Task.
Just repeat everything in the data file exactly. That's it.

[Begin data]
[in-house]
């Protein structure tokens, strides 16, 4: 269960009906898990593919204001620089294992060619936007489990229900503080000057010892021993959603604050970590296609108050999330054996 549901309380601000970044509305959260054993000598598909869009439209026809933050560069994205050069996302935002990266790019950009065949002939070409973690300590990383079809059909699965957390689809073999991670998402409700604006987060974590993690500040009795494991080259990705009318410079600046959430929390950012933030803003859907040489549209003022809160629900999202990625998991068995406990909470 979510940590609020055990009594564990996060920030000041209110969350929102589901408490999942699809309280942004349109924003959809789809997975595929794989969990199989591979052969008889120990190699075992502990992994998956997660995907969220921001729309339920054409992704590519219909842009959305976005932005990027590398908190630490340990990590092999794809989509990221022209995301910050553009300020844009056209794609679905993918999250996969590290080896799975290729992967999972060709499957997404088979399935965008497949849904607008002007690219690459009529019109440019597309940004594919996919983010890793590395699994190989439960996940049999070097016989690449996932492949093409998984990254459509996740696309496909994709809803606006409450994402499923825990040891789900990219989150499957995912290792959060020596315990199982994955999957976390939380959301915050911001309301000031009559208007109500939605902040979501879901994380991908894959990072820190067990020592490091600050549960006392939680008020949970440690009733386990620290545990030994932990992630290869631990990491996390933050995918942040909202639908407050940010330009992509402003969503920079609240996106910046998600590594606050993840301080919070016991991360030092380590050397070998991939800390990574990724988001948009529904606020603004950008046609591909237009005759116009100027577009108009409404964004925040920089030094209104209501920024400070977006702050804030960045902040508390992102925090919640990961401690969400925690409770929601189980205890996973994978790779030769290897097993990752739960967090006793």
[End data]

[in-house]
């Protein structure tokens, strides 16, 4: 269960009906898990593919204001620089294992060619936007489990229900503080000057010892021993959603604050970590296609108050999330054996 549901309380601000970044509305959260054993000598598909869009439209026809933050560069994205050069996302935002990266790019950009065949002939070409973690300590990383079809059909699965957390689809073999991670998402409700604006987060974590993690500040009795494991080259990705009318410079600046959430929390950012933030803003859907040489549209003022809160629900999202990625998991068995406990909470 979510940590609020055990009594564990996060920030000041209110969350929102589901408490999942699809309280942004349109924003959809789809997975595929794989969990199989591979052969008889120990190699075992502990992994998956997660995907969220921001729309339920054409992704590519219909842009959305976005932005990027590398908190630490340990990590092999794809989509990221022209995301910050553009300020844009056209794609679905993918999250996969590290080896799975290729992967999972060709499957997404088979399935965008497949849904607008002007690219690459009529019109440019597309940004594919996919983010890793590395699994190989439960996940049999070097016989690449996932492949093409998984990254459509996740696309496909994709809803606006409450994402499923825990040891789900990219989150499957995912290792959060020596315990199982994955999957976390939380959301915050911001309301000031009559208007109500939605902040979501879901994380991908894959990072820190067990020592490091600050549960006392939680008020949970440690009733386990620290545990030994932990992630290869631990990491996390933050995918942040909202639908407050940010330009992509402003969503920079609240996106910046998600590594606050993840301080919070016991991360030092380590050397070998991939800390990574990724988001948009529904606020603004950008046609591909237009005759116009100027577009108009409404964004925040920089030094209104209501920024400070977006702050804030960045902040508390992102925090919640990961401690969400925690409770929601189980205890996973994978790779030769290897097993990752739960967090006793």